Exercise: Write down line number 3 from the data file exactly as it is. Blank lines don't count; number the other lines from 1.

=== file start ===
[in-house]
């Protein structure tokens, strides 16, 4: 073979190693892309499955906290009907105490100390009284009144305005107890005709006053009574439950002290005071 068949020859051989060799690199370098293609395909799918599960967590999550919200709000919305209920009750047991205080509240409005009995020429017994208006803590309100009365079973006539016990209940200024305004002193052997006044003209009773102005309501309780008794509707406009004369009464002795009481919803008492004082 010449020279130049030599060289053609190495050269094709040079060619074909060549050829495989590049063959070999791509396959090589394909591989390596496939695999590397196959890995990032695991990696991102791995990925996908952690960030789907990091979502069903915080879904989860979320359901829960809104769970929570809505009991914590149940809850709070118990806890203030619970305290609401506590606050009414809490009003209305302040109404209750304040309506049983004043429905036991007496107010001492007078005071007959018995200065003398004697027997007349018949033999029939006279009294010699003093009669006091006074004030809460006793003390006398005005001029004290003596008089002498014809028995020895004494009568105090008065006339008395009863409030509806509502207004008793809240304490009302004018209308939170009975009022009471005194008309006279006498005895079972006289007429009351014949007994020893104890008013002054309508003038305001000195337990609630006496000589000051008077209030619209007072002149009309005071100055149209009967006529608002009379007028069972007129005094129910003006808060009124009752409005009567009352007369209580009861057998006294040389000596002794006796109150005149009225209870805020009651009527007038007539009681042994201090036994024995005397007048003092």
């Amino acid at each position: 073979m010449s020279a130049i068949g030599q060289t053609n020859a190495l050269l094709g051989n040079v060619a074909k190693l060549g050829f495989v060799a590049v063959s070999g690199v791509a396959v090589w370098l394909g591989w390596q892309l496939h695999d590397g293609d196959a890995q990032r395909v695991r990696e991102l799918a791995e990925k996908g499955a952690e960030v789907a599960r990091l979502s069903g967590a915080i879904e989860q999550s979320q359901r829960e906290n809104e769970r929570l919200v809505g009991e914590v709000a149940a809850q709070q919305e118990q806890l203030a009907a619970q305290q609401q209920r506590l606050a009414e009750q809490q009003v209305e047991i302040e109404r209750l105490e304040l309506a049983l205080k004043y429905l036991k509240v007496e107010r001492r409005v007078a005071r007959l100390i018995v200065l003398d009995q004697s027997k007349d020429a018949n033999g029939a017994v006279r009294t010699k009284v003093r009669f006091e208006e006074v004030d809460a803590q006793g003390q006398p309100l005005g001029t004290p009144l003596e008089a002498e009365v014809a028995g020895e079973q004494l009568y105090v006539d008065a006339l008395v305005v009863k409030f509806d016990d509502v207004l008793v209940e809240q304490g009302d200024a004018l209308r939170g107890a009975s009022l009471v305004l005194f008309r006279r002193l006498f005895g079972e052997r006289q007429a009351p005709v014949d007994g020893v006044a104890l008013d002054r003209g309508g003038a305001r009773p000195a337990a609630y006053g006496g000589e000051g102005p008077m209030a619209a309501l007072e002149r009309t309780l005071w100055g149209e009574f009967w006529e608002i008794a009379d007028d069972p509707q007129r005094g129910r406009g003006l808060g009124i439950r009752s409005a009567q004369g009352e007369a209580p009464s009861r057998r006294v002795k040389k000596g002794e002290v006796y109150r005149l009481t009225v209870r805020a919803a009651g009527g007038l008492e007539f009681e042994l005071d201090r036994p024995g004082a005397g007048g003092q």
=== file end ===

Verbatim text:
């Amino acid at each position: 073979m010449s020279a130049i068949g030599q060289t053609n020859a190495l050269l094709g051989n040079v060619a074909k190693l060549g050829f495989v060799a590049v063959s070999g690199v791509a396959v090589w370098l394909g591989w390596q892309l496939h695999d590397g293609d196959a890995q990032r395909v695991r990696e991102l799918a791995e990925k996908g499955a952690e960030v789907a599960r990091l979502s069903g967590a915080i879904e989860q999550s979320q359901r829960e906290n809104e769970r929570l919200v809505g009991e914590v709000a149940a809850q709070q919305e118990q806890l203030a009907a619970q305290q609401q209920r506590l606050a009414e009750q809490q009003v209305e047991i302040e109404r209750l105490e304040l309506a049983l205080k004043y429905l036991k509240v007496e107010r001492r409005v007078a005071r007959l100390i018995v200065l003398d009995q004697s027997k007349d020429a018949n033999g029939a017994v006279r009294t010699k009284v003093r009669f006091e208006e006074v004030d809460a803590q006793g003390q006398p309100l005005g001029t004290p009144l003596e008089a002498e009365v014809a028995g020895e079973q004494l009568y105090v006539d008065a006339l008395v305005v009863k409030f509806d016990d509502v207004l008793v209940e809240q304490g009302d200024a004018l209308r939170g107890a009975s009022l009471v305004l005194f008309r006279r002193l006498f005895g079972e052997r006289q007429a009351p005709v014949d007994g020893v006044a104890l008013d002054r003209g309508g003038a305001r009773p000195a337990a609630y006053g006496g000589e000051g102005p008077m209030a619209a309501l007072e002149r009309t309780l005071w100055g149209e009574f009967w006529e608002i008794a009379d007028d069972p509707q007129r005094g129910r406009g003006l808060g009124i439950r009752s409005a009567q004369g009352e007369a209580p009464s009861r057998r006294v002795k040389k000596g002794e002290v006796y109150r005149l009481t009225v209870r805020a919803a009651g009527g007038l008492e007539f009681e042994l005071d201090r036994p024995g004082a005397g007048g003092q």